By Madi Jobarteh
The altercation between the Speaker of the National Assembly Mariam Denton and the Member for Serre Kunda Halifa Sallah is utterly unfortunate, uncalled for and a direct threat to our democracy for which the Speaker must be held to account.
The reports that the unfortunate matter arose out of the discussion on the proposed loan agreement between the Gambia and China raises more questions as to the intentions and the conduct of both the Speaker and the Minister of Finance Amadou Sanneh. From all indications it is clear that Halifa Sallah was merely fulfilling his legal and political obligation as guaranteed by the Constitution as a Member of the National Assembly.
Part III of the Constitution, i.e. from Sections 100 to 102 speaks about the legislative and political powers of the National Assembly which includes scrutinizing the Executive and the bills and motions it brings to the parliament. In fact Subsection 2 of Section 101 states that,
“No Bill, other than a Bill referred to in subsection (5), shall be introduced into the National Assembly unless it is accompanied by an explanatory memorandum setting out in detail the policy and principles of the Bill, the defects which it is intended to remedy and the necessity for its introduction.”
Furthermore Section 155 speaks about how loans and loan agreements are to be contracted by the Gambia Government. Subsection 4(a) of this provision states that an Act of the National Assembly authorising the raising of a loan shall provide,
“That the terms and conditions of a loan shall be laid before the National Assembly and that the loan agreement shall not come into operation until they have been approved by the National Assembly.”
Hence according to these constitutional provisions, Halifa Sallah had indeed done the right thing to demand the details of this loan agreement brought forward by the Executive. In that case what is expected of the Speaker is to create the enabling environment by allowing members to exhaustively discuss all issues and concerns surrounding the loan before a decision is taken. This would require that the Speaker also ensure that the Minister of Finance provide all the necessary details of the agreement for the appreciation of the members.
It is therefore extremely concerning that the Speaker failed to do that but to seek to prevent a member of the National Assembly to raise the necessary issues, concerns and questions about this agreement. While the Constitution under Section 110 stipulates that a member can be removed from the parliament for contempt of the National Assembly, yet the remarks of Halifa on this loan agreement did not constitute any misconduct or contempt. Hence it is indeed heavy handed for the Speaker to demand the removal of Halifa when he sought to fulfil his constitutional duties on this loan agreement.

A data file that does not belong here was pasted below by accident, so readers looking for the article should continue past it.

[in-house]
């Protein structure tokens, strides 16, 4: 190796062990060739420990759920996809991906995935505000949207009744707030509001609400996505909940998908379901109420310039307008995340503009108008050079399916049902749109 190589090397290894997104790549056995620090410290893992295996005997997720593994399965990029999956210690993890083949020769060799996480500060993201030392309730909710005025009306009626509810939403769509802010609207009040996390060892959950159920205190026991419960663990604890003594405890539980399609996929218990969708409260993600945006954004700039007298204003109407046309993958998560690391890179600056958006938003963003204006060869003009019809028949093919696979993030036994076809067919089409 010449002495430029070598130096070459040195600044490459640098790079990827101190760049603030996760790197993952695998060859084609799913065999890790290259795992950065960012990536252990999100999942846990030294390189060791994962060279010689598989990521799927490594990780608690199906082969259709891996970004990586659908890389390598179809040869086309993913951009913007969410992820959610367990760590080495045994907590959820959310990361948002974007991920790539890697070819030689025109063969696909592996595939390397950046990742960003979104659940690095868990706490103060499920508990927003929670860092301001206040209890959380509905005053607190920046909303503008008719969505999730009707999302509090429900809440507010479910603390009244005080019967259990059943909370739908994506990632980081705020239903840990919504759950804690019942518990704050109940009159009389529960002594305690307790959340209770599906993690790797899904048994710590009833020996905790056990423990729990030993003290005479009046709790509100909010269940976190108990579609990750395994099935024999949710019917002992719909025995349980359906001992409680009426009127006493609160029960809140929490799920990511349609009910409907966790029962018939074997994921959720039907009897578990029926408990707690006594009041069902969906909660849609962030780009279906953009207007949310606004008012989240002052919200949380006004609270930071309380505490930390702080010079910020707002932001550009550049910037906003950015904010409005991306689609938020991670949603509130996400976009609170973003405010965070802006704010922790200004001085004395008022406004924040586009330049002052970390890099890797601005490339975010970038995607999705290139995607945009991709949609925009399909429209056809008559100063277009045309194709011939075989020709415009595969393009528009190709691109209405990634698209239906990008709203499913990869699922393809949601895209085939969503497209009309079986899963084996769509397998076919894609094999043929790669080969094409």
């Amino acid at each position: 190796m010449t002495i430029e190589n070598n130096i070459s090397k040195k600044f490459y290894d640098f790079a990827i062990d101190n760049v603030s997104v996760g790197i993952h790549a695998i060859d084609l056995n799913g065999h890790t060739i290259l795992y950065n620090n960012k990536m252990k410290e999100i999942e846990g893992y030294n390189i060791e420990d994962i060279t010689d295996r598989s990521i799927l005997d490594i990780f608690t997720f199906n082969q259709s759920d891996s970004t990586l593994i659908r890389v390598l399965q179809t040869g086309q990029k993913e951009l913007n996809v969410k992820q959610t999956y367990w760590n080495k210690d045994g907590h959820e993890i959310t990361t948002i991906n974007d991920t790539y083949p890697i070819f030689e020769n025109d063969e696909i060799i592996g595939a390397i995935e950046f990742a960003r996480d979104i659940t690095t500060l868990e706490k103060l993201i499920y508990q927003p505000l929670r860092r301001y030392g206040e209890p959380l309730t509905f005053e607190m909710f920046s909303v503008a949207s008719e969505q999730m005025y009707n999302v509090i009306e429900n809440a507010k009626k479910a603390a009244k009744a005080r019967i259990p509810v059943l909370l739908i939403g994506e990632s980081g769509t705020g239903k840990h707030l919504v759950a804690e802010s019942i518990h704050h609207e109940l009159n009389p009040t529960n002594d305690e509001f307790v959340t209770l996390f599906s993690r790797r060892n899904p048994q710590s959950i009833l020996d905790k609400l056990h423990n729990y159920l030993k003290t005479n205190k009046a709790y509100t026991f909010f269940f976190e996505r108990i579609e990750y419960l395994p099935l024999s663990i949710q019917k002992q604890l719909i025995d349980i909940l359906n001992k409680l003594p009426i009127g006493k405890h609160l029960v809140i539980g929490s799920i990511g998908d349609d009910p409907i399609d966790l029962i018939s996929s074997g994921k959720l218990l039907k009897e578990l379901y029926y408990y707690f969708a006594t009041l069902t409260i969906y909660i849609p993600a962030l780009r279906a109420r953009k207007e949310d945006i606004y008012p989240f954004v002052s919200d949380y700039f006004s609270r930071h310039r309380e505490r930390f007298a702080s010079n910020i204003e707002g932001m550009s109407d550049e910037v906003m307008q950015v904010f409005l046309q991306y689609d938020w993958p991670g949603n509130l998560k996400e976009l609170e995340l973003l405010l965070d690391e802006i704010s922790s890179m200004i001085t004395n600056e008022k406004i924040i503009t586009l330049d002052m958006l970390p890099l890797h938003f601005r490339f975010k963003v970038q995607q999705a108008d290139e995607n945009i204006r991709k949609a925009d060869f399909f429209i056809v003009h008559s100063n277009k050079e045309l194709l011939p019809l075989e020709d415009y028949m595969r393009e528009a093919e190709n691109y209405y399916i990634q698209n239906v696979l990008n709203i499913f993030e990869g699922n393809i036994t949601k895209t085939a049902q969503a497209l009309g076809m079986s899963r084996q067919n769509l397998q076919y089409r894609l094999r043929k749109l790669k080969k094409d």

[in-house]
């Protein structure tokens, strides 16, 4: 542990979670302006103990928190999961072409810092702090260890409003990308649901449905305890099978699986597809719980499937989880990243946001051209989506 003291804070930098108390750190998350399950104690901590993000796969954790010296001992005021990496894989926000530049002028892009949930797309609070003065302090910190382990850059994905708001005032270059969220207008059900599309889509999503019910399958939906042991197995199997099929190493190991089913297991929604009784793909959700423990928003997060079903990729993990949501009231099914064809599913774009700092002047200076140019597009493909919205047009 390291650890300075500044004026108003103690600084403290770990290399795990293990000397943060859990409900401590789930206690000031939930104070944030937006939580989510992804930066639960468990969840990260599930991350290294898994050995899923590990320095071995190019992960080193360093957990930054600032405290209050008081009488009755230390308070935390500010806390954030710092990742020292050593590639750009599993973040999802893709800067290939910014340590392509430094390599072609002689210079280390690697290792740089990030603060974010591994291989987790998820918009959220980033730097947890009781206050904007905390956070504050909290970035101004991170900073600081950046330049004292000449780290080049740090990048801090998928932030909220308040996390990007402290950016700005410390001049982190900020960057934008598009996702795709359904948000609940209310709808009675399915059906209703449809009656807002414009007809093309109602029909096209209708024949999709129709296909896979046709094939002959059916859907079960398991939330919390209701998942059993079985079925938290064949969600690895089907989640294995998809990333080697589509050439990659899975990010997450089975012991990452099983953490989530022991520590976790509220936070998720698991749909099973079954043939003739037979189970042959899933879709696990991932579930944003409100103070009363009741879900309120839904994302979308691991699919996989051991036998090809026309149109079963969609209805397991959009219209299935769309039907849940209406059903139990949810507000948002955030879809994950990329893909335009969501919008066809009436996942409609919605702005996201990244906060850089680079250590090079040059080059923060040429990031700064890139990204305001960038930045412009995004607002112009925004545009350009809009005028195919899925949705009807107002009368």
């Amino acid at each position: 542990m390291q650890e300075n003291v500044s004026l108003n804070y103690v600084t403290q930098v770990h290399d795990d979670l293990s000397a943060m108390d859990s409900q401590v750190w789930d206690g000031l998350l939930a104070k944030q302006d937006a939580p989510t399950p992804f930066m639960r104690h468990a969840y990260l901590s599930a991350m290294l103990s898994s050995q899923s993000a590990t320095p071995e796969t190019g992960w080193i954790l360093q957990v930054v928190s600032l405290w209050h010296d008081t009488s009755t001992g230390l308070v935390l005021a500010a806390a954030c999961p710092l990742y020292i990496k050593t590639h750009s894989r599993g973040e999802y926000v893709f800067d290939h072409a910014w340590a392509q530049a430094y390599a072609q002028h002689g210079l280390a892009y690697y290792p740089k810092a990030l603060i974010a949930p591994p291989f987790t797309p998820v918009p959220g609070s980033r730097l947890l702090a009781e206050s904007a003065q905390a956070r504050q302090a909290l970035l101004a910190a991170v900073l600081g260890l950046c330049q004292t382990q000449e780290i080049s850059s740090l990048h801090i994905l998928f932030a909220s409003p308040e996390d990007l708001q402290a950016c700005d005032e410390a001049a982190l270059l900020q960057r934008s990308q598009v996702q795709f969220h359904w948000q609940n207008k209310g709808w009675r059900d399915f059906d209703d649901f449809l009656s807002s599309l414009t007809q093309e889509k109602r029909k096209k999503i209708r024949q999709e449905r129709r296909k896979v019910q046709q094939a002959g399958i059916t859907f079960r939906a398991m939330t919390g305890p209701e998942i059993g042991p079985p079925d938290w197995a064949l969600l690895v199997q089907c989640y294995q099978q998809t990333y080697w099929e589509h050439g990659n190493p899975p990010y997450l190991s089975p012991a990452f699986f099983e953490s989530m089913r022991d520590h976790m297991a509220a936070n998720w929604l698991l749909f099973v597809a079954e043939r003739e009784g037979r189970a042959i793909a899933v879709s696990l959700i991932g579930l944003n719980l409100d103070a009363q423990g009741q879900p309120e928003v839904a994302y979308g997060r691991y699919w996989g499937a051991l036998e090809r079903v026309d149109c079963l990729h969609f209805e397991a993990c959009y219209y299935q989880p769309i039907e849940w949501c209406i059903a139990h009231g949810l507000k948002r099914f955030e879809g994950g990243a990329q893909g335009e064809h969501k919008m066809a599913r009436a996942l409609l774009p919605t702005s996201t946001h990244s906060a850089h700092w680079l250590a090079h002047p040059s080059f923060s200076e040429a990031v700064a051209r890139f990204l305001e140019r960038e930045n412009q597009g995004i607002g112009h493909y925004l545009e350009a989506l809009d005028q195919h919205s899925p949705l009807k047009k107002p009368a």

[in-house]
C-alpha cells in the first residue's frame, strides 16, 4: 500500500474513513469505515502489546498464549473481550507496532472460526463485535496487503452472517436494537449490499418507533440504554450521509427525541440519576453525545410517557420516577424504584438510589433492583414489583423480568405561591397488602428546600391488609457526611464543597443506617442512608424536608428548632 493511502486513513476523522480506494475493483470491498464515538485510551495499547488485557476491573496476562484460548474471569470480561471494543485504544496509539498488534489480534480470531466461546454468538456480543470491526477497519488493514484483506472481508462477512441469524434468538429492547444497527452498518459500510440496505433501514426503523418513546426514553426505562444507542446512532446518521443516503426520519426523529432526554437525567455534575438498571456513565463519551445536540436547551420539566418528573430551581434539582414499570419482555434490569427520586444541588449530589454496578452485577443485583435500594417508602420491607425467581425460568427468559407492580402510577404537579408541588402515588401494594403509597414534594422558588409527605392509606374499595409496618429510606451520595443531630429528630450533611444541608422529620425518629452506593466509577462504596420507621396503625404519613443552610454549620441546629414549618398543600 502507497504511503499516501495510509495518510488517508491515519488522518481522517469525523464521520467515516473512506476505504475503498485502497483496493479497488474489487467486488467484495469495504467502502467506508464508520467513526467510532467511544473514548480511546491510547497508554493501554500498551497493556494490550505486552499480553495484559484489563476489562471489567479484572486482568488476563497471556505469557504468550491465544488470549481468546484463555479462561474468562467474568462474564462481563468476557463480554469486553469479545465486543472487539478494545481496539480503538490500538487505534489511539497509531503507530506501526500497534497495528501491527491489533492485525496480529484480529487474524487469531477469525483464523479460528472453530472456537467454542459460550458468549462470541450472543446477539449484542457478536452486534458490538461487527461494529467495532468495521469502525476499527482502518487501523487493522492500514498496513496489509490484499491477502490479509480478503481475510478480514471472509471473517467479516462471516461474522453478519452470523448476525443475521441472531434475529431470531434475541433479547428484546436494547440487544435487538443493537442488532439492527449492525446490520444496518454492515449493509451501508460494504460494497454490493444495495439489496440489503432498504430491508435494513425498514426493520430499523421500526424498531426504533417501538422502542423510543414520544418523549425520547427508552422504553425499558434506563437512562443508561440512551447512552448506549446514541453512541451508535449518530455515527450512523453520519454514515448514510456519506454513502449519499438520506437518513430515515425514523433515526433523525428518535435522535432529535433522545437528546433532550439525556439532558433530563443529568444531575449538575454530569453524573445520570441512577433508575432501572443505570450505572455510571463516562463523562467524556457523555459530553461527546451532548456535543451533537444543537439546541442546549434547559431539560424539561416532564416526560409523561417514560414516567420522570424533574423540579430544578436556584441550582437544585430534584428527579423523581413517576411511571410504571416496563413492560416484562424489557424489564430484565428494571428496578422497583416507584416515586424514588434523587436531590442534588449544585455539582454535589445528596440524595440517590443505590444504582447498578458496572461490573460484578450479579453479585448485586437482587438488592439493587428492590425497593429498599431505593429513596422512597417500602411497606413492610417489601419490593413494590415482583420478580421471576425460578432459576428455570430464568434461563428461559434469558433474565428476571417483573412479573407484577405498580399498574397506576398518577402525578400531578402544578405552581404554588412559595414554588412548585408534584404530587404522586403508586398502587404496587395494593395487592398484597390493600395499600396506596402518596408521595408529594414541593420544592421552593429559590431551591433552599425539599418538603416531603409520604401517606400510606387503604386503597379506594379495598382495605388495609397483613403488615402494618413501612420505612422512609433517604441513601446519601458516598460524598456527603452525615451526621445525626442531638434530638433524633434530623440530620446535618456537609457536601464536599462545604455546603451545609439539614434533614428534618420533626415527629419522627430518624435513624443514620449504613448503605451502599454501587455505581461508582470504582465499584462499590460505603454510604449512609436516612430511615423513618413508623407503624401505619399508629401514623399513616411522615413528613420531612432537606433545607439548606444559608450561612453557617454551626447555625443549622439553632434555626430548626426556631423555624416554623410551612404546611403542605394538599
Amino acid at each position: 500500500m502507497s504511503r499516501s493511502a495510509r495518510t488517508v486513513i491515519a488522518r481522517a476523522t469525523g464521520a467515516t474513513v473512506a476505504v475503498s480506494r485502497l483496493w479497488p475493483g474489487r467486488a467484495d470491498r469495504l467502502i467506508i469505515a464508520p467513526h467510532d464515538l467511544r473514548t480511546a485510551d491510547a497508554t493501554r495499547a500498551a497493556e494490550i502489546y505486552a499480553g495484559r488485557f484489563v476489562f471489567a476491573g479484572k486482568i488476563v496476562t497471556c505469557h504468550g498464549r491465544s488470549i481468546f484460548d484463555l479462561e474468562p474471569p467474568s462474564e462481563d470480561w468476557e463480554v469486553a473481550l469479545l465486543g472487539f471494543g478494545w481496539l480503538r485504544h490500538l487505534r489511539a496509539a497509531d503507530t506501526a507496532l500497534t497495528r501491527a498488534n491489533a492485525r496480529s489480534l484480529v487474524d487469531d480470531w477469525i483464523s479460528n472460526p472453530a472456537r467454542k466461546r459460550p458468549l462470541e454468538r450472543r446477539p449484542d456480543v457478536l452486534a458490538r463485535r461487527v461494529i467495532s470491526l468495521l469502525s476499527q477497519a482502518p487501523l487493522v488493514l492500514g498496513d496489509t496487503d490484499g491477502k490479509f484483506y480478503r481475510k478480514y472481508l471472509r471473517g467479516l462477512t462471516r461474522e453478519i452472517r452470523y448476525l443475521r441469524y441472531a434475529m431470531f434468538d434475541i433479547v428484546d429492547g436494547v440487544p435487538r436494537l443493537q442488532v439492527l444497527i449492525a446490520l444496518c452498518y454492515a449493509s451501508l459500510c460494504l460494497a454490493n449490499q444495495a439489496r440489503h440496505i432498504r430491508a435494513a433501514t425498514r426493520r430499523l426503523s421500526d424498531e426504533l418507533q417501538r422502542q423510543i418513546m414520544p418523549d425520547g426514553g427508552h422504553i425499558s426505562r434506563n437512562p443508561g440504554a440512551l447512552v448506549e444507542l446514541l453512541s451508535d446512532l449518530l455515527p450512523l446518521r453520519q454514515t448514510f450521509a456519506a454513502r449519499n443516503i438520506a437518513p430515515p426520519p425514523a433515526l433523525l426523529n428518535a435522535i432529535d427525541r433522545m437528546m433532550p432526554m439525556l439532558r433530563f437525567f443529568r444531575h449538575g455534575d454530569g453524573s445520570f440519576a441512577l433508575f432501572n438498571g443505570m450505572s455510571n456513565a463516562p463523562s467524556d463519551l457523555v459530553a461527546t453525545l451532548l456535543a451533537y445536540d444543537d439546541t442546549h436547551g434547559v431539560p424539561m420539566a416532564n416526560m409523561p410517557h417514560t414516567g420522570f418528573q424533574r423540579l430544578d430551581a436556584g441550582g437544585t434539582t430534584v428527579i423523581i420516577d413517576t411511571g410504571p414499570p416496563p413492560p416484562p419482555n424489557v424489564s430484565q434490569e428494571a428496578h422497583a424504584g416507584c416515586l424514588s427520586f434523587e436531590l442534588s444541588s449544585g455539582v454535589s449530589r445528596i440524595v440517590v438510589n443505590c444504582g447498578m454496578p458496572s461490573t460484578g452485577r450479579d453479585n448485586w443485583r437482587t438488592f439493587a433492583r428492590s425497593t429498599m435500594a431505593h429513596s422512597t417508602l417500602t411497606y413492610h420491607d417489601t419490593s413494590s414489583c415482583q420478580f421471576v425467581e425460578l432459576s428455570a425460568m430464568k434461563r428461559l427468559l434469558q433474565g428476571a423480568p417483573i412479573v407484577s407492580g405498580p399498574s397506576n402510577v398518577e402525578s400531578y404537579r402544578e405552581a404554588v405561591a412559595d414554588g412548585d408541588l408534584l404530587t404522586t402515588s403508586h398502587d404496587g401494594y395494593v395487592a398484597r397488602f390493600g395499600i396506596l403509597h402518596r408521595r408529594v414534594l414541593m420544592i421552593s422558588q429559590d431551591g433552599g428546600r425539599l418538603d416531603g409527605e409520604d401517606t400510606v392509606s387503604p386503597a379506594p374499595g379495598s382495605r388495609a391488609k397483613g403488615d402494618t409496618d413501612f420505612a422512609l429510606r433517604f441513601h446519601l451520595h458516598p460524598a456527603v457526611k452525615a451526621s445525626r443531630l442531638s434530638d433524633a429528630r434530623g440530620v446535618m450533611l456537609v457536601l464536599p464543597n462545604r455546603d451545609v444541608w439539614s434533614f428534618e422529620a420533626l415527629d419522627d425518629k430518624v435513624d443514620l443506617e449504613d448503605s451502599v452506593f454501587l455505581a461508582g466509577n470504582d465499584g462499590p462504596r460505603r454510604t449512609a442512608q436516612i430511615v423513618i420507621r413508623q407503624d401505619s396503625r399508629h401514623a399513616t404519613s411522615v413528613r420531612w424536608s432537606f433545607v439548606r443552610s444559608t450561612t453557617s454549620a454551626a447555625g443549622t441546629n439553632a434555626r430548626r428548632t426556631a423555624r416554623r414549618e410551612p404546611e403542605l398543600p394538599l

It is important that the Speaker is reminded that her role and position in the governance and development of the Gambia is very significant as set out in the Constitution. In multiple provisions of the Constitution the role and position of the Speaker can be identified as a leader, enabler, facilitator, decision maker and guide. For that matter the Speaker should be a person who should exercise the utmost patience and tolerance and to inspire and encourage debate in parliament given that the National Assembly is the foundation of our democracy.
We must also bear in mind that a loan is not a matter that must be rushed and imposed on the country. This is because the loans we contract today are going to be paid by citizens of today and tomorrow and those yet unborn. Hence any loan that goes to the parliament must be subjected the most severe scrutiny and debate. The Speaker must therefore serve as a facilitator and not an obstruction to that debate.
We must also remind the Speaker that she is the third in command in the leadership of the Gambia. In Sections 64 and 65, the Constitution states that it is the Speaker, in the absence of the Vice President who should assume the position of the president when the president is temporarily incapacitated mentally or physically, or when the position of president is vacant due to death, resignation or impeachment in which case the Speaker will serve the rest of that tenure.
Given the above, it means the Speaker must therefore exercise the highest levels of leadership which includes demonstrating an attitude that exhibits dignity, tolerance, esteem, wisdom, maturity and conciliation. In that case, the Speaker must be a person who is not expected to lose her cool or become temperamental especially inside the National Assembly. No amount of provocation or misconduct by any member should warrant her to respond in like manner. As the representative of the people, the Speaker must at all times reflect the dignity of the Gambian Nation.
Having said that, it is also necessary to remind the Speaker that after all she is not an elected Member of the National Assembly such that even if she is the Speaker, she must be mindful in expelling an elected member out of the house. Halifa Sallah is a directly elected representative of the people while Mariam Denton is only a nominated member by the President without the consultation and consent of the people of the Gambia. Hence the Speaker must therefore exercise humility to realize that, even if the Standing Orders of the National Assembly gives her power to remove members for misconduct or contempt, yet elected members are the true representatives of the people. In this particular case, Halifa Sallah’s words and actions did not, in anyway, constitute misconduct or contempt or obstruction in the National Assembly.
For the Gambia Our Homeland.